This comment has been posted on this site:
How is this tax change marketed to the people? Everything I read says: "Rich foreigners who don't now pay taxes will have to start to pay like everybody else". This is very much the same kind of talk that there was in Nazi Germany in the 1930s. The Nazis falsely claimed that Jews (all of whom were rich bankers and foreigners according to them, of course) did not fight in WW1 for Germany and in other ways did not contribute. In the UK now, most non-domiciled people do pay taxes but they are not rich (just like all Jews were not rich).
As far as I can see, this is not about "opting for non-domiciled status" because domicile is based largely on where your father or you were born. Thus, practically every foreigner in the UK is non-domiciled by default. And, changing domicile is difficult according to Inland Revenue documents on the internet and there are no clear rules. If the Inland Revenue will lose £30,000 each time that someone becomes domiciled, it is likely to become more difficult still.
Conclusion: only the rich foreigners will be able to pay up but a lot of poor foreigners (perhaps from Eastern Europe) won't be able to and will have to leave the country after 7 years. I believe that this is the desired outcome by the government. Just the same as when the Nazis imposed laws against the Jews in the 1930s in Germany so that they would choose to emigrate, as they were considered to be undesirable people.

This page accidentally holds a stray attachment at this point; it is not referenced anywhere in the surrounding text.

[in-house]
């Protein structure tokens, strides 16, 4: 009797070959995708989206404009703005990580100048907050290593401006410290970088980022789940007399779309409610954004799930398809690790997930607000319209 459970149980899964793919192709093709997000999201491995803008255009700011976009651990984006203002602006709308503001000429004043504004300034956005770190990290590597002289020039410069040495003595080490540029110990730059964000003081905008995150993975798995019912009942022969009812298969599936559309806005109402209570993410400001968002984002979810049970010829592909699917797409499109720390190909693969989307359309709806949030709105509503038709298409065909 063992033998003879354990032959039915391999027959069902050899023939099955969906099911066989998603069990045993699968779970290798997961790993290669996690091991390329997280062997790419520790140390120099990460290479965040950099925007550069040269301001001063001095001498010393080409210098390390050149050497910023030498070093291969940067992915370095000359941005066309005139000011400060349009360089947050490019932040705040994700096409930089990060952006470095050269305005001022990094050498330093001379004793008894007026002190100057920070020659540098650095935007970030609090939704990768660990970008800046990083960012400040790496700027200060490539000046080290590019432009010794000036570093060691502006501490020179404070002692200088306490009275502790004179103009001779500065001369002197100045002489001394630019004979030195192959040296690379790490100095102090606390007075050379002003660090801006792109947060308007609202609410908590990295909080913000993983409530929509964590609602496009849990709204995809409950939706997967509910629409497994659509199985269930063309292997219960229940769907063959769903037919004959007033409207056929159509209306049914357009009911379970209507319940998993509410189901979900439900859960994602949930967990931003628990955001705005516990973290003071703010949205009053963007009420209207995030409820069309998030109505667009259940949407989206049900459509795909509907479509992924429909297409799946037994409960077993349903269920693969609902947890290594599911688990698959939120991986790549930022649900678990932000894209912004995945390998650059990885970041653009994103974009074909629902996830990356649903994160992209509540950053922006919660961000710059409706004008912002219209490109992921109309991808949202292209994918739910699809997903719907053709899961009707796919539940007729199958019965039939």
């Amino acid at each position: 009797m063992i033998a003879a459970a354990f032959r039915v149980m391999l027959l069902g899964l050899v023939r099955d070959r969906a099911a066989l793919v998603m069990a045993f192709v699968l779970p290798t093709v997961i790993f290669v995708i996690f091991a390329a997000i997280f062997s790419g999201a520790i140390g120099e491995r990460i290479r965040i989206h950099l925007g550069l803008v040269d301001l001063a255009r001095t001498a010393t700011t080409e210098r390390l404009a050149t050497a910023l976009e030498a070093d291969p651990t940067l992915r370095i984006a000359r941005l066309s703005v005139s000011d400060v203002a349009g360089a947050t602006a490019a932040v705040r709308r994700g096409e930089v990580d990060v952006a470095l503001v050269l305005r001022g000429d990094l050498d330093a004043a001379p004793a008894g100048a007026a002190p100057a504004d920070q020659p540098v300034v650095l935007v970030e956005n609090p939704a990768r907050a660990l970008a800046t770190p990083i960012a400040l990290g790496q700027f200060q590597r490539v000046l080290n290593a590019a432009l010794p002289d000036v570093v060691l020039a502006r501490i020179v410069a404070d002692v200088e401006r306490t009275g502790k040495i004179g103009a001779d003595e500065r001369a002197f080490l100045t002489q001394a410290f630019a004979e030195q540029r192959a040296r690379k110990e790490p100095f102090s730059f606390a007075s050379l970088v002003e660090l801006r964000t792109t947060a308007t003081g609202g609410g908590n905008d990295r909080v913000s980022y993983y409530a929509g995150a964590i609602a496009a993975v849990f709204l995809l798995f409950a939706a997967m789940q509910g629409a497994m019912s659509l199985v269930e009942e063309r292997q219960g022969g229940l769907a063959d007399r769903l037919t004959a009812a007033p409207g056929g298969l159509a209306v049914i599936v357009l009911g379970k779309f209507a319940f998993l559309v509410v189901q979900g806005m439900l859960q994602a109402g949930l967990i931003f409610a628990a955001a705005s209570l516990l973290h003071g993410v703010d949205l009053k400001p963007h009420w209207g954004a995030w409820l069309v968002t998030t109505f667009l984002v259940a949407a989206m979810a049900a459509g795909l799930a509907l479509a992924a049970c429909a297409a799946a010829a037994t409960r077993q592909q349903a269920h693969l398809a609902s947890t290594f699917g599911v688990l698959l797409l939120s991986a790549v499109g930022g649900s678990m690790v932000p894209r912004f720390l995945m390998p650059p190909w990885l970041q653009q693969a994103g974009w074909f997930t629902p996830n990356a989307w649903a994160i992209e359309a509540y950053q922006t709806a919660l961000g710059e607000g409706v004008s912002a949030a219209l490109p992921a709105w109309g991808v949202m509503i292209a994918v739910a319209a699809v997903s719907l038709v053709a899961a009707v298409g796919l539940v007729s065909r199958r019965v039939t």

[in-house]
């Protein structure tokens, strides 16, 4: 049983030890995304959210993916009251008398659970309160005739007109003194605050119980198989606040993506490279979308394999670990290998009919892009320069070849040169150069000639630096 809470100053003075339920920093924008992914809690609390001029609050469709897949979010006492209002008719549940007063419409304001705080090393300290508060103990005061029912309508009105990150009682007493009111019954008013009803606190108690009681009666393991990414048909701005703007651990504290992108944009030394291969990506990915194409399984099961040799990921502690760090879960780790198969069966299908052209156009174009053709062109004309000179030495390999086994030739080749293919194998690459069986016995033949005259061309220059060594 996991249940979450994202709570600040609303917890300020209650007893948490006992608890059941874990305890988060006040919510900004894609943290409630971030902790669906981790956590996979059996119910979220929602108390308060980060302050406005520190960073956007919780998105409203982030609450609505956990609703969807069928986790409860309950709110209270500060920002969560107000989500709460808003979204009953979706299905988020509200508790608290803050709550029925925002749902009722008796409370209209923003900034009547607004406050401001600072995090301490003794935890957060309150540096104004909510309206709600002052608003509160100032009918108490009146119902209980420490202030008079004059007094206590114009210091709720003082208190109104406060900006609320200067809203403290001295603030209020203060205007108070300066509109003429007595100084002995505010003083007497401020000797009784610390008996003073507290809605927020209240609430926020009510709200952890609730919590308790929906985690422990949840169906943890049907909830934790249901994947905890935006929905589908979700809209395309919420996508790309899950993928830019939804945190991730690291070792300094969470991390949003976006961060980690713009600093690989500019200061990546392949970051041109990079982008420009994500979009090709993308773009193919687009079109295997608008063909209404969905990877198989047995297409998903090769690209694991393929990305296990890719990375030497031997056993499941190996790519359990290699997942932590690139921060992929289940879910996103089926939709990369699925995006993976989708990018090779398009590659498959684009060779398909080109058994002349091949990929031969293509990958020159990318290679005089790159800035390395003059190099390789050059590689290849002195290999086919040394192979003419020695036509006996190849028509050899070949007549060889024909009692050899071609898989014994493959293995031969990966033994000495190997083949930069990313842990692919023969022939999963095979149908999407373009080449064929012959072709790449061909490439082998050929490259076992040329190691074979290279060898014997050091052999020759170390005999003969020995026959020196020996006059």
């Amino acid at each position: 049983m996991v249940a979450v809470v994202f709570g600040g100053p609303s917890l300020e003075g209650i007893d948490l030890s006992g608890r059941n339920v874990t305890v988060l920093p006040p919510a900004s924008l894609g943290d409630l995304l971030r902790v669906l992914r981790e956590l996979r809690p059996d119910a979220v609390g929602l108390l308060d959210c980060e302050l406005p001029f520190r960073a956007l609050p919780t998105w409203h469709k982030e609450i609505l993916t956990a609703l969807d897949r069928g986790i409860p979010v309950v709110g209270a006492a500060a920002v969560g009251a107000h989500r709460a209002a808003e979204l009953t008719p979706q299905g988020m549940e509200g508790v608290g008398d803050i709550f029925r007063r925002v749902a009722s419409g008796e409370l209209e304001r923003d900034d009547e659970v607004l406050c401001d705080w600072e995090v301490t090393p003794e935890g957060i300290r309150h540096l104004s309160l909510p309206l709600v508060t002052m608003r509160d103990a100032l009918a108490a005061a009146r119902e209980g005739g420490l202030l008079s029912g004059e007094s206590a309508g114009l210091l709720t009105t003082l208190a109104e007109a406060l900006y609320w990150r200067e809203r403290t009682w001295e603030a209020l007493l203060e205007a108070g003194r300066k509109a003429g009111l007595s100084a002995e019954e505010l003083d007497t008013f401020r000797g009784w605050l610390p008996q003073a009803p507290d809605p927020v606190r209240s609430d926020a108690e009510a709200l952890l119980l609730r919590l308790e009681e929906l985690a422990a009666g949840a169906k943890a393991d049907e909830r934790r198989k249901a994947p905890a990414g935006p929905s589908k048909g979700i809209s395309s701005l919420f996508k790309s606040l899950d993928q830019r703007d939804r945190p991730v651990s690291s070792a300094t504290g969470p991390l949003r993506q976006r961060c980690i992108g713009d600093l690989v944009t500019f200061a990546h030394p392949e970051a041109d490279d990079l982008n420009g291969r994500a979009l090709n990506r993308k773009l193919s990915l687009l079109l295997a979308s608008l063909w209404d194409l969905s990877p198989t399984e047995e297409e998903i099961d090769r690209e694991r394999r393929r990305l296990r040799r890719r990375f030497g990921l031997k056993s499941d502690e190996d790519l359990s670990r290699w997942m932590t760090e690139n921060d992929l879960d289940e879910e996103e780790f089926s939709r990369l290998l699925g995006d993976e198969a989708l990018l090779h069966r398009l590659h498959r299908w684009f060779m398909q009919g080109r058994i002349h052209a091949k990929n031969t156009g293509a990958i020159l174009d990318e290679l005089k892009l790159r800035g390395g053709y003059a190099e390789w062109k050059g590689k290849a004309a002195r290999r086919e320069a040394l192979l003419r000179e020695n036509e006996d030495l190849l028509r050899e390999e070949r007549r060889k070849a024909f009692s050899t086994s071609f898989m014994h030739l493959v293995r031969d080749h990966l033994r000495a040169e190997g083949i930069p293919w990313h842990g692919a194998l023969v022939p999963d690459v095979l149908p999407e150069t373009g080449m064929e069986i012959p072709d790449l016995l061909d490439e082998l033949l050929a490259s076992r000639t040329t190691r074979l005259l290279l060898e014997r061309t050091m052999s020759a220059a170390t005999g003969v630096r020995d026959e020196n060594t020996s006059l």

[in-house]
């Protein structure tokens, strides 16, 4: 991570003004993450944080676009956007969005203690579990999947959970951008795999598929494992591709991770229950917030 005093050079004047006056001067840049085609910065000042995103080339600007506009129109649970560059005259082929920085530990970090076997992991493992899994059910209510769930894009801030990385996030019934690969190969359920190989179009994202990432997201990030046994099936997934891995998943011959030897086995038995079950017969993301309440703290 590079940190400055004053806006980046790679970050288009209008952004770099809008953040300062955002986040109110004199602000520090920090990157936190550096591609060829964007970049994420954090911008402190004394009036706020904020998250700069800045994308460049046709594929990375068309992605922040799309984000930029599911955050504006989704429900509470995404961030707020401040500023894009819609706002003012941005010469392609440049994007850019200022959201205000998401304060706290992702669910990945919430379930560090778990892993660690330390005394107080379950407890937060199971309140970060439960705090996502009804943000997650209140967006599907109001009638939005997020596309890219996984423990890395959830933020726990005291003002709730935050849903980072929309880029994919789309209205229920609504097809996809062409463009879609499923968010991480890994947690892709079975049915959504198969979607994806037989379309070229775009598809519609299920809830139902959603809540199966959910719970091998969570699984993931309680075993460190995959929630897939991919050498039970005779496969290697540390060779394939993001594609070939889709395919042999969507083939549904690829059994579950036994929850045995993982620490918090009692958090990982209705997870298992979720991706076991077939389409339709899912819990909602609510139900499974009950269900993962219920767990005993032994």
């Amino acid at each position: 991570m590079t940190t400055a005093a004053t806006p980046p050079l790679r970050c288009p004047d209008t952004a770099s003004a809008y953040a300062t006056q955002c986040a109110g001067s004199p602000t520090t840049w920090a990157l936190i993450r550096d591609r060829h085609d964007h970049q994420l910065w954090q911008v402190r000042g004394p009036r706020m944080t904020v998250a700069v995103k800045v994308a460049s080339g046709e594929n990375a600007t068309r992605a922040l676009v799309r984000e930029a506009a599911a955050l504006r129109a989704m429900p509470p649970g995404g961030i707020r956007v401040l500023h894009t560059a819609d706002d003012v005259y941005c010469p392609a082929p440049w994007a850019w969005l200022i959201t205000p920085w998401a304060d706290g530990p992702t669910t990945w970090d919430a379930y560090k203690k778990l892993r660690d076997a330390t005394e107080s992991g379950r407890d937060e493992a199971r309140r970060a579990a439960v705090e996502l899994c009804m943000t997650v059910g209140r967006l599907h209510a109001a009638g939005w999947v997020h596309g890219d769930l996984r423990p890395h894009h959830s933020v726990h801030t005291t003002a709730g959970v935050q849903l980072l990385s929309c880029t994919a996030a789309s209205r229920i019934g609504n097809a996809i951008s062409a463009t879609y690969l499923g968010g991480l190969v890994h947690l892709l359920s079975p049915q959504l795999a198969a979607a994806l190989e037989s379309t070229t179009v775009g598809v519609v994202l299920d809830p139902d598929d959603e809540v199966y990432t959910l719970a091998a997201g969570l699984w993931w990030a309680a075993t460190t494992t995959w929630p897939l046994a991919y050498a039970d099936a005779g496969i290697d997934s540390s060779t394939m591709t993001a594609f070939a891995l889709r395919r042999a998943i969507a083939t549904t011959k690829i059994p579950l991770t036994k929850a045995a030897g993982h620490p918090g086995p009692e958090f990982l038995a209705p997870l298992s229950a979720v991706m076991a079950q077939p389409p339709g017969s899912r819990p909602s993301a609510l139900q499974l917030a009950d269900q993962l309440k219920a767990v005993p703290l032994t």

I think this comment represents a genuine concern. It is exacerbated by some ridiculous comment that has been made that seems to imply a non domiciled person will have to pay this charge.
Let me make it clear: that is not true. Paragraph 5.80 of the PBR says:
from April 2008 resident non-domiciles who have been in the UK for longer than seven out of the past ten years will only be able to access the remittance basis of taxation on payment of an annual charge of £30,000, unless their unremitted foreign income or gains are less than £1,000
In other words, the payment is made by those wanting access to this tax rule. If a non-domiciled person does not want to use this tax rule they need not: they then pay tax in the UK on their world wide income like all domiciled UK people.
But underlying the comment is fear of being discriminated against, and quite right too. This legislation is discriminatory and it is illegal under the Race Relations Act as amended in 2003. The government just does not want to recognise that fact. So much for its principles.
I am sorry for those for whom this will cause concern. Abolition would have created the level playing field most people want when they come here. Why do we have to discriminate for the rich?